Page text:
When I arrived at the Titanic Artifact Exhibition in the Rialto Building on Congress Street, I received my boarding pass, a replica tickets from White Star Line, that included the name of an actual passenger who made the voyage. My name was Mrs. Arthur (Emily) Ryerson and I was traveling back home to America with my husband, 3 children and maid to attend the funeral of one of my sons who had been killed in an automobile accident. The party was traveling 1st class in cabins on the “B” deck.
I found the Ryerson’s cabins on a large layout of the ship and saw pictures of where they would have their meals. And unlike what Mrs. Ryerson would have seen, I saw how the 2nd and 3rd class passengers would travel.
The exhibit is arranged so that you see photos and artifacts of all aspects of this amazing and tragic story from the engineering and planning of the great ship through the voyage and then the fatal meeting with the iceberg (which makes a startling appearance in the exhibit) until the end where you find out if the person you’ve been following survived the ship wreck.
But mostly it’s about stories. If you rent the device where you can hear recorded information, you will hear many factoids and voices recreating first hand accounts of their experiences. But better yet, find one of the very helpful and friendly docents to tell you the stories.
Alora Cohen was the whiz who amazed Julie Ray and me with her voluminous knowledge of all things Titanic. At every artifact or photo she could recite interesting anecdotes and behind-the-scenes kind of information. Turns out she’s not a professional touring with the show, she’s a local Tucson artist that was hired for the duration of the show and she did her homework. A lot of it. All of the people we met were locals and all of them were brimming with info and stories.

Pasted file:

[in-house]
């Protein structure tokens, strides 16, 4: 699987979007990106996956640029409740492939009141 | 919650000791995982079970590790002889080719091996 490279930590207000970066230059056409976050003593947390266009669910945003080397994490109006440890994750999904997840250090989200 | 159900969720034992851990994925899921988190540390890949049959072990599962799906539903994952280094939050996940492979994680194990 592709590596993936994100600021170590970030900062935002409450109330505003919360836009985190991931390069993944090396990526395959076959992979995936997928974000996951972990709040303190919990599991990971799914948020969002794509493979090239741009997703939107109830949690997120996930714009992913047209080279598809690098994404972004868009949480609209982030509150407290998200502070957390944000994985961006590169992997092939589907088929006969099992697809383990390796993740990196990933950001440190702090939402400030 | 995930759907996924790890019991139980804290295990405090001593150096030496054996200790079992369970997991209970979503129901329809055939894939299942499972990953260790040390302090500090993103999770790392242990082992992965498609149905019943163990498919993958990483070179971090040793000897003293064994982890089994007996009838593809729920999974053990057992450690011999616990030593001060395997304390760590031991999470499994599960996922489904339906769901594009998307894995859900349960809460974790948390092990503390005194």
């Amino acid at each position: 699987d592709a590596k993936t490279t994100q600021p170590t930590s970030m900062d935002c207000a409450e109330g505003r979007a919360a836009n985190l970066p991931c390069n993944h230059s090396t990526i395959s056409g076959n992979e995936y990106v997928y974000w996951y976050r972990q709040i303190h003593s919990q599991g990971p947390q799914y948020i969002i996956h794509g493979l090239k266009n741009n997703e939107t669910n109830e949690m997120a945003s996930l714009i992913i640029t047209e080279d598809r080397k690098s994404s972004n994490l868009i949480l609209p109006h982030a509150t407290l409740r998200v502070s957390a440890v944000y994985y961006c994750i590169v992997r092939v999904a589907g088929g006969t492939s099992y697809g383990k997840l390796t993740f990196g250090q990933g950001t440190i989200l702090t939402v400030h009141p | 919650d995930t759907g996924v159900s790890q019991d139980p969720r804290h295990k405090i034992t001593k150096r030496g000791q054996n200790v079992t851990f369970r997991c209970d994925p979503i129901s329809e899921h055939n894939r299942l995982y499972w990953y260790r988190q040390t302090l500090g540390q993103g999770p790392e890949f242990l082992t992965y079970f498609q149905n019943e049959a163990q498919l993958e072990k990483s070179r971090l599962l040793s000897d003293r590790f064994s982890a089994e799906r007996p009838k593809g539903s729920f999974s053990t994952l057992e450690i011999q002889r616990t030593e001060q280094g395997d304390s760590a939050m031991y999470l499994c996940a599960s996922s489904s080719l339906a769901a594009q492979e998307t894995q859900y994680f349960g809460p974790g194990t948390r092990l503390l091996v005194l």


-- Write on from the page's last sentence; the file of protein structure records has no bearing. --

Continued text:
Paul told us that the Titanic had 4 funnels: 3 were operational, the 4th was fake.
We heard that people weren’t the only passengers on Titanic. Six dogs were housed in a kennel on F Deck. It is rumored that American millionaire John Jacob Astor (who Alora called her “Titanic boyfriend” because she so admired him) released those dogs from the kennels.
We read that the last living survivor, Millvina Dean, recently passed away on May 31, 2009 as the oldest survivor of Titanic at age 97.
I came out of the exhibit singing “It was sad, it was sad, it was sad when the great ship went down. Husbands and wives, little children lost their lives, it was sad when the great ship went down,” a song I remember from my childhood. I bumped into Paco Velez in the gift shop at his day job and he said he had never heard the song. I guess it’s a generational thing.